Book Report: From Ghetto to Glory: The Story of Bob Gibson by Bob Gibson with Phil Pepe (1968)

Book coverI hopped into this book right after reading Open Net because I was in the mood for another sports book, and this one was right across the hall.

So. This book really has three themes, and they don’t mesh together very well at all.

  • It’s partly a biography of Bob Gibson, who came out of a poor neighborhood in Omaha, Nebraska, played with the Harlem Globetrotters for a season, and then settled into playing for the Cardinals organization and then the major league team, winning a couple of World Series with them and becoming a star, although he’s pretty humble about that.
  • Because it’s 1968 and because Gibson is Black, the book also tackles the Race Question, which served to distance this particular reader who is white but grew up pretty poor. It distances the reader from the experience of the man whenever the book goes into the Experience of the Race.
  • A bit of a baseball book which goes into the philosophy of pitching and that particular, 1967, when the Cardinals won the World Series.

It would have been a far better book if they’d only focused on the first and the third of those themes. It would have focused on what draws us together, not what separates us. Fifty years later, the professionals have gotten better and more scientific at separating us.

At any rate, some good stories in here, like the time where he broke his leg and came out to pitch on it anyway before coming out of the game and being shut down for most of the season thereafter. A lot of love for his wife, whom he divorces a couple years after the book comes out. A lot of familiar names from Cardinals history–Mike Shannon, Tim McCarver, Roger Maris, and so on. So like Open Net, it helps someone who came to fandom later connect those names to stories, but perhaps useless to current fans.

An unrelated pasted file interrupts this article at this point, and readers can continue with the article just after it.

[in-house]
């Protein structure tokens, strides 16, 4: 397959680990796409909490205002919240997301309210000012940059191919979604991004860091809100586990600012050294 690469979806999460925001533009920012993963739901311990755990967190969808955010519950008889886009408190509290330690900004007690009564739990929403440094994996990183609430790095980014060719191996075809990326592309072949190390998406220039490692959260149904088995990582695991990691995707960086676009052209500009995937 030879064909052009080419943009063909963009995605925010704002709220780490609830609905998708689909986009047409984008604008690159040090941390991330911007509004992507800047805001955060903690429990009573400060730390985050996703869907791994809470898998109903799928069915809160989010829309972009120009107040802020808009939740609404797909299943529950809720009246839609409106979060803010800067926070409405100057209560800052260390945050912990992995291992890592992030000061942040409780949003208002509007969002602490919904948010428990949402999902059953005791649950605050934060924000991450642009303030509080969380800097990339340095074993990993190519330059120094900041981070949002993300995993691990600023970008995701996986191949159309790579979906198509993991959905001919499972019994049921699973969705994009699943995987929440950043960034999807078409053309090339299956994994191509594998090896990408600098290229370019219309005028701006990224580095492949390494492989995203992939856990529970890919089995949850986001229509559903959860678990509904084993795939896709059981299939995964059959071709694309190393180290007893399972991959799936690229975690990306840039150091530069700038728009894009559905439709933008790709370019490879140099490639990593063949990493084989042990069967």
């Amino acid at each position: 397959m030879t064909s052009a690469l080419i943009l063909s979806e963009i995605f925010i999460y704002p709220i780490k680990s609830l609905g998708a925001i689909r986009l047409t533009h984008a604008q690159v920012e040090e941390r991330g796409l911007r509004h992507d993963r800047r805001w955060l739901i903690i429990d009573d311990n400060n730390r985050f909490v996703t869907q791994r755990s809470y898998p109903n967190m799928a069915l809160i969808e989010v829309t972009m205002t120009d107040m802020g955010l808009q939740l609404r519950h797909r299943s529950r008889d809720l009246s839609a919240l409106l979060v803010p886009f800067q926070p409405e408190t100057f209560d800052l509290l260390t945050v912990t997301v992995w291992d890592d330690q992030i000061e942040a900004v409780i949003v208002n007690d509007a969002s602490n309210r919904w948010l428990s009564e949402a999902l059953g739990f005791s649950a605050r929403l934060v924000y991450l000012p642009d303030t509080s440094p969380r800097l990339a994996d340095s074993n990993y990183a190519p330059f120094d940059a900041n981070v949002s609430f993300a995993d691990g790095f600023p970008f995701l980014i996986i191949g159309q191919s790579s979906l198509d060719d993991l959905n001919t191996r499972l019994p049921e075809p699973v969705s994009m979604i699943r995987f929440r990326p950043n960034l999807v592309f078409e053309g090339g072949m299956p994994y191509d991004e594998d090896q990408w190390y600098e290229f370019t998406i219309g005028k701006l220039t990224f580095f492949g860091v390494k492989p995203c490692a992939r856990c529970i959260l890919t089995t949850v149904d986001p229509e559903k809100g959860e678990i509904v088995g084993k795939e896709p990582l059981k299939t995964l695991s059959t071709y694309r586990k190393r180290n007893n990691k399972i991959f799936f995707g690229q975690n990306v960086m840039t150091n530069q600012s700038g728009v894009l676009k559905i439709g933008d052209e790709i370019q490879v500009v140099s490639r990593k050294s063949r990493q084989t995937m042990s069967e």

The book is written in very plain language–I wondered if it was targeted to kids, or if it’s just the way the sports journalist Phil Pepe wrote.

I did flag a couple of things.

How do you measure poverty? I wore the same coat for three or four years. It was a hand-me-down from one of my brothers and I wore it until it had too many holes in it. I had one pair of shoes. No Sunday shoes, just one pair for every day in the week, and I wore them until they practically fell off my feet. When they got holes in the bottom, I put a piece of cardboard in them so the water would not seep through when it rained.

See, I can understand that. I got hand-me-downs from the neighbors, which meant I was pretty fly for a white guy in 1980. And my shoes were rubber-soled sneakers, so they’d break down by having the top separate from the sole, not wearing holes in the bottoms, but I remember making the shoes talk like a mouth with my exposed sock as the tongue. It was definitely not a Race thing.

Now that’s the way I see the Negro riots we’re having in this country, as a brushback pitch. Their intention, like the brushback pitch, is to get people to think and not to get complacent and take things for granted. Negroes have been mistreated for years. They are getting tired of being mistreated, misused, and misunderstood, and the only way they can rebel is to stage riots.

The chapter was called “Brushback”, and it started in pitching philosophy including when to brush someone back. Then, it turned into justifying riots as part of the Race Question. Gentle reader, I remind you that over 80 people died in 1967 in riots. The only person who died from a pitch was Ray Chapman. So they’re not the same. And it illustrates how the book veered between its themes poorly. One wonders what Gibson thought about the riots fifty years later in 2020 (which occurred right before his death). Oh, one wonders.

And, yes, lest you wonder, the book does contain the baddest word. Gibson talks about how he feels about it and how he and a couple of teammates cleaned the locker room up of language (and how the team came together as a team instead of groups of different colors).

All I wanted was a baseball book, where I could learn from Bob Gibson, the pitcher. Instead, I got a whole lot of Bob Gibson, The Other.

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2 thoughts on “Book Report: From Ghetto to Glory: The Story of Bob Gibson by Bob Gibson with Phil Pepe (1968)

  1. Gibson’s biography written with Lonnie Wheeler, “Stranger to the Game” from 2014 is very good. Wheeler also edited the “Sixty Feet, Six Inches” collection of talks with Gibson and with Reggie Jackson. Haven’t read that one, but the dates suggest both benefit from the perspective of elapsed time.

  2. I saw that bio listed when I was researching the post, and I wondered if it offered a better perspective without the need to say something about the then-Current Thing.

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